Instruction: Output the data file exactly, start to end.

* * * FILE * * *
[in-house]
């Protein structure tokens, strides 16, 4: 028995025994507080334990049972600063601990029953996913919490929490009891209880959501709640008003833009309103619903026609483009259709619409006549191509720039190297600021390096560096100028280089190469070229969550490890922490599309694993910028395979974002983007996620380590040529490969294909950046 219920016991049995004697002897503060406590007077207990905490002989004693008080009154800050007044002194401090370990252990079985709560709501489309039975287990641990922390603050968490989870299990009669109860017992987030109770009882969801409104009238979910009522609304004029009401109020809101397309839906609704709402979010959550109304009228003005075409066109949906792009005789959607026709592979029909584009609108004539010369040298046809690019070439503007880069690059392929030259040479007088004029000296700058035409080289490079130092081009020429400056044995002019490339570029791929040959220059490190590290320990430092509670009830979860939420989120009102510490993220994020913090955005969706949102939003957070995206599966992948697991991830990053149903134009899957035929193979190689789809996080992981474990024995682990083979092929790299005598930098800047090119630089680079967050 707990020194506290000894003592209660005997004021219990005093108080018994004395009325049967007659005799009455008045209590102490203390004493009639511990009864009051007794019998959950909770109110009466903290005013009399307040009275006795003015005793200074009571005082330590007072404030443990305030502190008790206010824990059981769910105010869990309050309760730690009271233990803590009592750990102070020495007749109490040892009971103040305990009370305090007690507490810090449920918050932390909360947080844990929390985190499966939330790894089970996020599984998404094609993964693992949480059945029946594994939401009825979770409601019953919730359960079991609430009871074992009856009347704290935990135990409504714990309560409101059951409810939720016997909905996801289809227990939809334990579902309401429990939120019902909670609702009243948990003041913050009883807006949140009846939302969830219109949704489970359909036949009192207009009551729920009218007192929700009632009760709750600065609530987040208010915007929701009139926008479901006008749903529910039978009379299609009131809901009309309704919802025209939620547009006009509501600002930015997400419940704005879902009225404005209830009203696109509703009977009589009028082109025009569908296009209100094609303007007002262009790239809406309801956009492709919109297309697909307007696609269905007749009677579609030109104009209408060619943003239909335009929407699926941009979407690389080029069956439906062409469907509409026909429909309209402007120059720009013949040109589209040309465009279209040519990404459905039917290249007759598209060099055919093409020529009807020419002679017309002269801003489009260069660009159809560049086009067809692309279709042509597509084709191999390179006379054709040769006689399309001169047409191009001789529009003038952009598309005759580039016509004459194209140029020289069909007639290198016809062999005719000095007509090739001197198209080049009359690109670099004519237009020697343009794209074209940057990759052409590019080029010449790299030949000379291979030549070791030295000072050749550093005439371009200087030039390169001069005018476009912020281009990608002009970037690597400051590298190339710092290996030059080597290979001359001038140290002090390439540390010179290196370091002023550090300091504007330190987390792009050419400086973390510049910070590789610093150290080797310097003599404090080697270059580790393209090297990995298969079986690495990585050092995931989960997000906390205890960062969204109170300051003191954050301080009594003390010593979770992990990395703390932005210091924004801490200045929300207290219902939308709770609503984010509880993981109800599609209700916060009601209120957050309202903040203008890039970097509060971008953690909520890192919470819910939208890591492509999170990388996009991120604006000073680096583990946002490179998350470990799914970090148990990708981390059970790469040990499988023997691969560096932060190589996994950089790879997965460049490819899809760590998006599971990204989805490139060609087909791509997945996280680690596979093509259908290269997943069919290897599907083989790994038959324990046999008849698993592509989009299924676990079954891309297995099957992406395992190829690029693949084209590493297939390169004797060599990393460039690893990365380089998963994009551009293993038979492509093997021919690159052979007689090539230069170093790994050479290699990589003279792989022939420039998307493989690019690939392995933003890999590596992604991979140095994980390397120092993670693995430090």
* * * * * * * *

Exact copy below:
[in-house]
């Protein structure tokens, strides 16, 4: 028995025994507080334990049972600063601990029953996913919490929490009891209880959501709640008003833009309103619903026609483009259709619409006549191509720039190297600021390096560096100028280089190469070229969550490890922490599309694993910028395979974002983007996620380590040529490969294909950046 219920016991049995004697002897503060406590007077207990905490002989004693008080009154800050007044002194401090370990252990079985709560709501489309039975287990641990922390603050968490989870299990009669109860017992987030109770009882969801409104009238979910009522609304004029009401109020809101397309839906609704709402979010959550109304009228003005075409066109949906792009005789959607026709592979029909584009609108004539010369040298046809690019070439503007880069690059392929030259040479007088004029000296700058035409080289490079130092081009020429400056044995002019490339570029791929040959220059490190590290320990430092509670009830979860939420989120009102510490993220994020913090955005969706949102939003957070995206599966992948697991991830990053149903134009899957035929193979190689789809996080992981474990024995682990083979092929790299005598930098800047090119630089680079967050 707990020194506290000894003592209660005997004021219990005093108080018994004395009325049967007659005799009455008045209590102490203390004493009639511990009864009051007794019998959950909770109110009466903290005013009399307040009275006795003015005793200074009571005082330590007072404030443990305030502190008790206010824990059981769910105010869990309050309760730690009271233990803590009592750990102070020495007749109490040892009971103040305990009370305090007690507490810090449920918050932390909360947080844990929390985190499966939330790894089970996020599984998404094609993964693992949480059945029946594994939401009825979770409601019953919730359960079991609430009871074992009856009347704290935990135990409504714990309560409101059951409810939720016997909905996801289809227990939809334990579902309401429990939120019902909670609702009243948990003041913050009883807006949140009846939302969830219109949704489970359909036949009192207009009551729920009218007192929700009632009760709750600065609530987040208010915007929701009139926008479901006008749903529910039978009379299609009131809901009309309704919802025209939620547009006009509501600002930015997400419940704005879902009225404005209830009203696109509703009977009589009028082109025009569908296009209100094609303007007002262009790239809406309801956009492709919109297309697909307007696609269905007749009677579609030109104009209408060619943003239909335009929407699926941009979407690389080029069956439906062409469907509409026909429909309209402007120059720009013949040109589209040309465009279209040519990404459905039917290249007759598209060099055919093409020529009807020419002679017309002269801003489009260069660009159809560049086009067809692309279709042509597509084709191999390179006379054709040769006689399309001169047409191009001789529009003038952009598309005759580039016509004459194209140029020289069909007639290198016809062999005719000095007509090739001197198209080049009359690109670099004519237009020697343009794209074209940057990759052409590019080029010449790299030949000379291979030549070791030295000072050749550093005439371009200087030039390169001069005018476009912020281009990608002009970037690597400051590298190339710092290996030059080597290979001359001038140290002090390439540390010179290196370091002023550090300091504007330190987390792009050419400086973390510049910070590789610093150290080797310097003599404090080697270059580790393209090297990995298969079986690495990585050092995931989960997000906390205890960062969204109170300051003191954050301080009594003390010593979770992990990395703390932005210091924004801490200045929300207290219902939308709770609503984010509880993981109800599609209700916060009601209120957050309202903040203008890039970097509060971008953690909520890192919470819910939208890591492509999170990388996009991120604006000073680096583990946002490179998350470990799914970090148990990708981390059970790469040990499988023997691969560096932060190589996994950089790879997965460049490819899809760590998006599971990204989805490139060609087909791509997945996280680690596979093509259908290269997943069919290897599907083989790994038959324990046999008849698993592509989009299924676990079954891309297995099957992406395992190829690029693949084209590493297939390169004797060599990393460039690893990365380089998963994009551009293993038979492509093997021919690159052979007689090539230069170093790994050479290699990589003279792989022939420039998307493989690019690939392995933003890999590596992604991979140095994980390397120092993670693995430090």